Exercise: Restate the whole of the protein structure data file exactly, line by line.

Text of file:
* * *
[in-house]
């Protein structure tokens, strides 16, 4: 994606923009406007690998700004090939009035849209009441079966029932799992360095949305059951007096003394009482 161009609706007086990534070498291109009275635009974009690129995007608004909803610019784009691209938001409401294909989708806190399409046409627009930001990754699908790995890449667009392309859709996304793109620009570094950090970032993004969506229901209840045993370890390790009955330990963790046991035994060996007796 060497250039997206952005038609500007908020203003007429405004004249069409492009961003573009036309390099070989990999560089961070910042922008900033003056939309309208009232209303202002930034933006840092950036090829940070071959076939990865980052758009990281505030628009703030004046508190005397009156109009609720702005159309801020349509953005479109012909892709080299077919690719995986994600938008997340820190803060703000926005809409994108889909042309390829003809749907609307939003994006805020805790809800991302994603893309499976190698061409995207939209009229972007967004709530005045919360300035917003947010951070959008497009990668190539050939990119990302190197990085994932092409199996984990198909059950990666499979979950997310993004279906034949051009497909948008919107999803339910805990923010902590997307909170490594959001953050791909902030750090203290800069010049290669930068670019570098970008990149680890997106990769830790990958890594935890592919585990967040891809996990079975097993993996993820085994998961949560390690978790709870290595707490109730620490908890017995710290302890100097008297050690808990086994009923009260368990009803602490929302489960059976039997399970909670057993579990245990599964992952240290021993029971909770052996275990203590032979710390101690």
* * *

[in-house]
């Protein structure tokens, strides 16, 4: 994606923009406007690998700004090939009035849209009441079966029932799992360095949305059951007096003394009482 161009609706007086990534070498291109009275635009974009690129995007608004909803610019784009691209938001409401294909989708806190399409046409627009930001990754699908790995890449667009392309859709996304793109620009570094950090970032993004969506229901209840045993370890390790009955330990963790046991035994060996007796 060497250039997206952005038609500007908020203003007429405004004249069409492009961003573009036309390099070989990999560089961070910042922008900033003056939309309208009232209303202002930034933006840092950036090829940070071959076939990865980052758009990281505030628009703030004046508190005397009156109009609720702005159309801020349509953005479109012909892709080299077919690719995986994600938008997340820190803060703000926005809409994108889909042309390829003809749907609307939003994006805020805790809800991302994603893309499976190698061409995207939209009229972007967004709530005045919360300035917003947010951070959008497009990668190539050939990119990302190197990085994932092409199996984990198909059950990666499979979950997310993004279906034949051009497909948008919107999803339910805990923010902590997307909170490594959001953050791909902030750090203290800069010049290669930068670019570098970008990149680890997106990769830790990958890594935890592919585990967040891809996990079975097993993996993820085994998961949560390690978790709870290595707490109730620490908890017995710290302890100097008297050690808990086994009923009260368990009803602490929302489960059976039997399970909670057993579990245990599964992952240290021993029971909770052996275990203590032979710390101690």